Tagged: gay pride

Gay Pride in the Best City in the World…

You know what the amazing thing about Pride is? Almost all the gay men and women who are marching and cheering are genuinely happy to be gay. And I guarantee you almost all of them have an appreciation of the hard work it has taken to get to that place.

Happy Pride everyone from New York City. xoxo kev

photo by Kevin Truong
photo by Kevin Truong
photo by Kevin Truong
photo by Kevin Truong
photo by Kevin Truong
photo by Kevin Truong
photo by Kevin Truog
photo by Kevin Truog
photo by Kevin Truong
photo by Kevin Truong
photo by Kevin Truong
photo by Kevin Truong
photo by Kevin Truong
photo by Kevin Truong
photo by Kevin Truong
photo by Kevin Truong
photo by Kevin Truong
photo by Kevin Truong
photo by Kevin Truong
photo by Kevin Truong
photo by Kevin Truong
photo by Kevin Truong
photo by Kevin Truong
photo by Kevin Truong
photo by Kevin Truong
photo by Kevin Truong
photo by Kevin Truong
photo by Kevin Truong
photo by`Kevin Truong
photo by`Kevin Truong
photo by Kevin Truong
photo by Kevin Truong
photo by Kevin Truong
photo by Kevin Truong
photo by Kevin Truong
photo by Kevin Truong
photo by Kevin Truong
photo by Kevin Truong
photo by Kevin Truong
photo by Kevin Truong
photo by Kevin Truong
photo by Kevin Truong
photo by Kevin Truong
photo by Kevin Truong
photo by Kevin Truong
photo by Kevin Truong
photo by Kevin Truong
photo by Kevin Truong
photo by Kevin Truong
photo by Kevin Truong
photo by Kevin Truong
photo by Kevin Truong
photo by Kevin Truong
photo by Kevin Truong

Michael, Psychiatrist, San Francisco

photo by Kevin Truong
photo by Kevin Truong
photo by Kevin Truong
photo by Kevin Truong
photo by Kevin Truong
photo by Kevin Truong
photo by Kevin Truong
photo by Kevin Truong
photo by Kevin Truong
photo by Kevin Truong

Michael, in his own words: “Being gay means having a love and appreciation for the same sex in the way that other people may have a love and appreciation for the opposite sex. It’s natural and human, and it’s beautiful. It took me a long time to realize this truth. Growing up, I managed to internalize
a lot of homophobia that made it hard for me to be myself around others. I did not come out to anybody while I was in school, and I closed myself off to a lot of experiences, including loving ones. I delayed gratification in one part of my life to pursue success in other parts.

I came to San Francisco hoping that just the act of moving to a gay-friendly city would make changes in my life. I realized that it would take a lot more than that. I slowly but surely started coming
out to friends and family. None of my fears became reality. Instead, I found my myself growing in positive ways and being embraced by others in ways I had never imagined. San Francisco has a culture of acceptance that I haven’t seen in many other places. Being gay here does not make you different. Instead it makes you a member of a community that is still a part of humanity.”

World Pride in London

What Gay Pride Means to Me

When I had my first intimate experience with another man, I cried.  I left the hotel room of the random stranger I had just randomly hooked up with, he walked me the ten blocks to my car, I got in, he closed the door, and then he waved goodbye.  I drove the forty-seven minutes it takes to drive from downtown Portland to Southeast Portland, to my home, to my life, I took a bath for an hour and fifteen minutes that night, and then I curled in a ball on the bathroom floor, gently banged my forehead into the cold grey-blue tile, and cried.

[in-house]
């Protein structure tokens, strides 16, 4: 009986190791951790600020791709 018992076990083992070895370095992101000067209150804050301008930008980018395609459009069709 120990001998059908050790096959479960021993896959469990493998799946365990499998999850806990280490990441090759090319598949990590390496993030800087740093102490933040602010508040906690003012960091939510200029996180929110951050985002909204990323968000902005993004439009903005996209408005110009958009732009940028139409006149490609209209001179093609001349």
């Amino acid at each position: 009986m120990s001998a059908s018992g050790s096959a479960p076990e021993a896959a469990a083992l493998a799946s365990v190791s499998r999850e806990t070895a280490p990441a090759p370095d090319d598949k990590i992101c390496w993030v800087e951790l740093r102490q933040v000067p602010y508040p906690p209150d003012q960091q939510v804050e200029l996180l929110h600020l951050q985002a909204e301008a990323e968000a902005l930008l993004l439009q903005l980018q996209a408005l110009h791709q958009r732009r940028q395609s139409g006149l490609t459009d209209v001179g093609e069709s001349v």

I couldn’t handle it.  At that particular moment, at that particular time, I couldn’t handle the disgust, I couldn’t handle the shame, I couldn’t handle the guilt.  I felt guilty not only for what I had done, but for who I was.

I was a fag. 

It’s a common theme for many gay men, women, and teenagers.  A shame and guilt not only for actions, but for feelings, attractions, thoughts.  It’s a shame that’s ingrained to the core, and I felt guilty for simply being me.  And it was a burden that couldn’t be contained or hid away in some metaphorical all encompassing closet.

After I finished crying that night, I prayed to God to forgive me for my sin, and then I went to bed. 

That happened at the end of May, 2002, when I was nineteen.  Almost exactly ten years ago to this day. 

But of course, I’ll always remember it. 

Because really, it is at the core of why I’m doing the Gay Men Project.    

Today while I was photographing the Gay Pride parade in New York City, I felt an overwhelming sense of emotion.  Doing what I love (photographing) being true to who I am (Gay Pride) in the most amazing city in the world (New York City) I felt such a freedom, I was reminded of all the hard work I’ve had to do to get to the place where I am today.  

I don’t feel that shame anymore.  I don’t feel that guilt. I can say in all honestly that it’s taken me nearly a decade to get here–a place where I no longer feel a shame and guilt for being gay.  A place where whom I love does not need to be hidden in a closet, a place where I can build a camaraderie, a support system, where my love is celebrated by those who truly love me, and a place where I’ve fully reconciled my relationship with God. 

This project is personal to me. It is my simple way of celebrating the shared experiences of what it means to me to be a gay man.  And I think there’s a pride in that. 

Today I felt an overwhelming sense of happiness. I felt an overwhelming sense of clarity. And more importantly, I felt an overwhelming sense of purpose. I know I’m doing what I’m supposed to do. 

So I want to thank you from the bottom of my heart. Thank you for joining me along the ride—for participating, for following, for reading. Thank you for your support.  I truly value your company, and I hope to take us far. 

xoxo.  kev

Gay Pride in the Best City in the World: New York City.